Greg Keane

Greg Keane

Greg Keane has been a Limelight contributor since 2008. He is a copywriter and has also lectured in music appreciation in the adult education sector. He has a prodigious collection of LPs and was previously a producer (aka the Dark Lord of Vinyl) of ABC Classic FM.


Articles by Greg Keane

January 3, 2011
CD and Other Review

Review: JOSEF SUK Ripening, Symphony No 1 (BBC Symphony / Belohlavek)

Zráni (Ripening) is one of a number of deeply felt compositions – inspired by the rapid deaths of Suk’s wife and of Dvorák (Suk’s father-in-law) – that could loosely be described as being in the “triumph of the human spirit over tragedy” genre. This kaleidoscopic score demands virtuoso playing and it certainly receives it here. The BBC Symphony seems to have assimilated a genuinely Czech sound into their playing, even though some of the more histrionic sections of this score are heavily reminiscent of Richard Strauss. Its quiet opening is beautiful. Having said that, I think Zráni, at 38 minutes, is just too long, especially with such a rambling structure and virtually no program. With such an eventful score, the inclusion of a brief chorus towards the end seems strangely superfluous! The early E major symphony is another matter altogether. It radiates the same fresh alfresco sonorities as Dvorák’s best symphonic works. The lyrical first movement and the exuberant yet slightly demonic scherzo both contain some lovely themes, and the slow movement has a noble quality. The finale is a slight problem, however. Initially, it trips along with a wonderfully catchy “traveling” tune which would have done Suk’s father- in-law…

January 3, 2011
CD and Other Review

Review: MAHLER Des Knaben Wunderhorn (mezzo: Magdalena Kožená, baritone: Christian Gerhaher; The Cleveland Orchestra/Boulez)

First, I should point out that the set does not include Urlicht (Primeval Light) and there are no duets, but, apart from that, I needn’t have worried: these are finely performed, idiomatic accounts. Certainly, Boulez doesn’t see quite as much humour in the piece as, say, Tennstedt (EMI) and is, predictably, more at home in the darker numbers. But his soloists are both excellent. I’ve never been a fan of Kožená but here she’s charming, without being arch, and displays amazing breath control in the seemingly interminable “yodeling” effects in Wer hat dies Liedlein erdacht?, which Boulez takes at a dangerously slow tempo. Gerhaher is superb throughout, his lighter baritone exuding plenty of swagger and braggadocio in the martial numbers without the hectoring quality which occasionally obtruded into Fischer-Dieskau’s versions. The final song segues perfectly into the Adagio of the unfinished Tenth Symphony (an interview in the booklet reveals Boulez has no truck with the various “realisations” of the work) and here both conductor and orchestra are at their finest. This version represents both an apocalyptic vision and the anguished beauty, not only of Mahler’s oeuvre, but of all Romantic music in its exquisite death throes. The sound is so…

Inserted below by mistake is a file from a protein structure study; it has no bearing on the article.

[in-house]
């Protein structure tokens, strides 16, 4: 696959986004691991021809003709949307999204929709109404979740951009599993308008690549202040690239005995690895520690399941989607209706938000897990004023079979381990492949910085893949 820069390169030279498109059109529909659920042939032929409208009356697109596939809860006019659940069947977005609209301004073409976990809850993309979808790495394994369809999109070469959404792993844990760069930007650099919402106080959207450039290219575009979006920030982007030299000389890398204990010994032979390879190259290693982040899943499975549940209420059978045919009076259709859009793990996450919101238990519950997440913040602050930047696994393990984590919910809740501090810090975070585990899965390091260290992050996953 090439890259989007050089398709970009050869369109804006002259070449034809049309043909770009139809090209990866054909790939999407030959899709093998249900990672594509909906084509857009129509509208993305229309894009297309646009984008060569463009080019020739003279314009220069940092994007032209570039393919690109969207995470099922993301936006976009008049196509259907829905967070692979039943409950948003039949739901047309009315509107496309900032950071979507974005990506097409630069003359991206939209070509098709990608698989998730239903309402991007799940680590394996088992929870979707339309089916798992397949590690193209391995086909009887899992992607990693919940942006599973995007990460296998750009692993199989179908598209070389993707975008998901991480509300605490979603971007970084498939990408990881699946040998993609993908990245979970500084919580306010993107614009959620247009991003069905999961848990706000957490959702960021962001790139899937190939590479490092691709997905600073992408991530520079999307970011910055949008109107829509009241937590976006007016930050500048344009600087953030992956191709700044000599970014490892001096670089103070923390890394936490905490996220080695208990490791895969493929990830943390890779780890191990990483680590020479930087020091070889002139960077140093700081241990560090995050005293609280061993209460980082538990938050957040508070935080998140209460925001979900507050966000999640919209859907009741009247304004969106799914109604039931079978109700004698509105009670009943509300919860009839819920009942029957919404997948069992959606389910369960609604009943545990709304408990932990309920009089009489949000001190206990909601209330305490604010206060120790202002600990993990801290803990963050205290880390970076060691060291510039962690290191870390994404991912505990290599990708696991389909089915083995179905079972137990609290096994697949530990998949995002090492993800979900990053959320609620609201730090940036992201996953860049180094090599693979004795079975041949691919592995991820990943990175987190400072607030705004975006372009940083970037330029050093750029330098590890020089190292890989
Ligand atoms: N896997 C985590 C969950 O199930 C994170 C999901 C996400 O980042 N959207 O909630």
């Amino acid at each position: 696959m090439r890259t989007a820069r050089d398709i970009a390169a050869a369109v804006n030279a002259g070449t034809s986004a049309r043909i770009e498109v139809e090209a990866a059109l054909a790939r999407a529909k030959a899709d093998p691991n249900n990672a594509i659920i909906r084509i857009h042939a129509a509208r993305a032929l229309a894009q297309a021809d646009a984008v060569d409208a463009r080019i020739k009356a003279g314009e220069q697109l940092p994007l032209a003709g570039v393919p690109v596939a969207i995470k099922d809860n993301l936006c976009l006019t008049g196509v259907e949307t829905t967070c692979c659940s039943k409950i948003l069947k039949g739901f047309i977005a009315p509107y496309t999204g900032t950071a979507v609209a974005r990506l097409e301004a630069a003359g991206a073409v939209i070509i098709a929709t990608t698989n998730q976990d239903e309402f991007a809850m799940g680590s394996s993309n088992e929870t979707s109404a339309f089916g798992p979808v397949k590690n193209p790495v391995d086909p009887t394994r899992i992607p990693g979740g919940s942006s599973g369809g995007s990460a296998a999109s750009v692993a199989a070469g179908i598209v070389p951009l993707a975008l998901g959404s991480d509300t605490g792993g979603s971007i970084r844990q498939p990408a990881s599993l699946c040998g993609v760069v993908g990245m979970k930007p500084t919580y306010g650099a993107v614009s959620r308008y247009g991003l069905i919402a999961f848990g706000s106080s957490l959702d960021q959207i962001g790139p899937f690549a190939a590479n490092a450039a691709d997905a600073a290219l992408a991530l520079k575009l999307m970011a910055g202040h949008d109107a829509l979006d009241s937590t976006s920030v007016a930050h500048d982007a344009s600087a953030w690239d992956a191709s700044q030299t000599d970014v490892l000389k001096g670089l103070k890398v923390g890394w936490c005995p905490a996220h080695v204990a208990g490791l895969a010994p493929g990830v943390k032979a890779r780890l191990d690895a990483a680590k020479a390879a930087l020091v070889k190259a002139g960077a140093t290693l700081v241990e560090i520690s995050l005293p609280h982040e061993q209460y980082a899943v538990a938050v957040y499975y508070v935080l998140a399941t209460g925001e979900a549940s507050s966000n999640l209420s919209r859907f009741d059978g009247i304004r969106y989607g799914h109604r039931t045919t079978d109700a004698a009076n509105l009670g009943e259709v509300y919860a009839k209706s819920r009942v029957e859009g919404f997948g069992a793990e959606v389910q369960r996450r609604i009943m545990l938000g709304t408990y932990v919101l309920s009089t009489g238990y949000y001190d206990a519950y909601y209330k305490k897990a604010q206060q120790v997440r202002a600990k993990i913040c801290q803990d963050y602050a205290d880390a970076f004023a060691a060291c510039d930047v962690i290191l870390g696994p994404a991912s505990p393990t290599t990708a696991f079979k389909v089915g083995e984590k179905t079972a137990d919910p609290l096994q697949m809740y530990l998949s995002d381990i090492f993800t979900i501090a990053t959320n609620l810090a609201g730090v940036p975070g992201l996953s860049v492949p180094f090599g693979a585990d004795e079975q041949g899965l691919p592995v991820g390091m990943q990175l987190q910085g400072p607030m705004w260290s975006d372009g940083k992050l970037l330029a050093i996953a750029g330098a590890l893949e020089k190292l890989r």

January 3, 2011
CD and Other Review

Review: BEETHOVEN Violin Sonatas Vol. 1 (Alina Ibragimova [v], Cédric Tiberghien [p])

Volume 1 is a complete cycle of the Beethoven sonatas, which do not traverse the same range of styles or psychological landscapes as the piano sonatas, string quartets, or symphonies. Still, Ibragimova and Tiberghien create their own universe here, such is their joint command of technique, insight and the sheer stylish charm of their playing. They deliver so many felicitous moments it’s hard to know where to start. I could begin with the wonderful way they capture the contrast in the third variation of the central movement of the Op 12. The first two variations are very much in Mozartian vein but suddenly, there is an abrupt, minor key departure, foreshadowing, even at the outset of his career, Beethoven’s capacity to shock. Similarly, in the adagio of the Op 30, No 2, Tiberghien interrupts the ecstatic musing with sudden, vehement flourishes and does it to perfection. I love the entire ambience of the Op 30, No 3, arguably the most captivating of the lot and its rag-tag allegro vivace finale (which, for unaccountable reasons always reminds me of Aaron Copland’s Hoe down). I’ll be surprised if I’m as taken with any other performances for a long time.